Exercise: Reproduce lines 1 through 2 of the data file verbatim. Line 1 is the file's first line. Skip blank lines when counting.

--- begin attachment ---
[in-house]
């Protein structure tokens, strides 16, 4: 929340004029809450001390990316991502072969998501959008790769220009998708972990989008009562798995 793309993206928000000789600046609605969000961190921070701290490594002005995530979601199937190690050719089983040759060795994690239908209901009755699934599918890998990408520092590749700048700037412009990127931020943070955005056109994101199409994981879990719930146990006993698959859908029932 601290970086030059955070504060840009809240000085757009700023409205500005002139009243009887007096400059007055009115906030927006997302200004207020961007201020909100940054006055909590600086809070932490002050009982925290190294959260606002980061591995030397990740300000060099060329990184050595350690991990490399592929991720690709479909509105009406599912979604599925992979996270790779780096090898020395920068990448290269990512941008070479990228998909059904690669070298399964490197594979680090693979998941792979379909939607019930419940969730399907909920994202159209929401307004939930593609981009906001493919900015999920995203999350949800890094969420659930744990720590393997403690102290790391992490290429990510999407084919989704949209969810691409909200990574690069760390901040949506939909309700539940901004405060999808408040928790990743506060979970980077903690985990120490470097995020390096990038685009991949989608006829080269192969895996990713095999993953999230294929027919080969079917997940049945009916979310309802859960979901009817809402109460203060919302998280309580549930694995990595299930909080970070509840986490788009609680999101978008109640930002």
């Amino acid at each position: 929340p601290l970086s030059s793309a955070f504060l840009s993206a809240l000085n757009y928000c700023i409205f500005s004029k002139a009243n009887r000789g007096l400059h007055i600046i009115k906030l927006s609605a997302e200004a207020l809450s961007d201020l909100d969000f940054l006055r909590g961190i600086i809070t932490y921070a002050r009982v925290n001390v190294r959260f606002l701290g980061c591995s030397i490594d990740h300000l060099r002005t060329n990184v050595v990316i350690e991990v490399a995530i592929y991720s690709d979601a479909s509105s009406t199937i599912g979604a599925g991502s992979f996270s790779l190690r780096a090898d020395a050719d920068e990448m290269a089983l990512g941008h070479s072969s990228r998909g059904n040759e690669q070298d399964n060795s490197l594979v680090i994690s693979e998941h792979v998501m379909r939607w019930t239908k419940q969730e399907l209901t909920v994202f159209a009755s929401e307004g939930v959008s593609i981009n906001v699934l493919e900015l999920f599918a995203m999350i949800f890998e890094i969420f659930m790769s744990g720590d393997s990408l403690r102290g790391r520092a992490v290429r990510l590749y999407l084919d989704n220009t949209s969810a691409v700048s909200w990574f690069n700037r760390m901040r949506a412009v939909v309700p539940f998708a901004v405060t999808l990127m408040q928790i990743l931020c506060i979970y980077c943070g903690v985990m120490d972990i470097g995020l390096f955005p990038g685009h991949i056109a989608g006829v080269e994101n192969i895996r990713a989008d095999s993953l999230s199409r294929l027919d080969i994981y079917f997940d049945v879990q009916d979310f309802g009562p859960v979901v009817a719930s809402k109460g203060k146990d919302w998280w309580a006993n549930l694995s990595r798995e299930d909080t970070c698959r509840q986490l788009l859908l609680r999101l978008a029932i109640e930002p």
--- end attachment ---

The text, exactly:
[in-house]
């Protein structure tokens, strides 16, 4: 929340004029809450001390990316991502072969998501959008790769220009998708972990989008009562798995 793309993206928000000789600046609605969000961190921070701290490594002005995530979601199937190690050719089983040759060795994690239908209901009755699934599918890998990408520092590749700048700037412009990127931020943070955005056109994101199409994981879990719930146990006993698959859908029932 601290970086030059955070504060840009809240000085757009700023409205500005002139009243009887007096400059007055009115906030927006997302200004207020961007201020909100940054006055909590600086809070932490002050009982925290190294959260606002980061591995030397990740300000060099060329990184050595350690991990490399592929991720690709479909509105009406599912979604599925992979996270790779780096090898020395920068990448290269990512941008070479990228998909059904690669070298399964490197594979680090693979998941792979379909939607019930419940969730399907909920994202159209929401307004939930593609981009906001493919900015999920995203999350949800890094969420659930744990720590393997403690102290790391992490290429990510999407084919989704949209969810691409909200990574690069760390901040949506939909309700539940901004405060999808408040928790990743506060979970980077903690985990120490470097995020390096990038685009991949989608006829080269192969895996990713095999993953999230294929027919080969079917997940049945009916979310309802859960979901009817809402109460203060919302998280309580549930694995990595299930909080970070509840986490788009609680999101978008109640930002």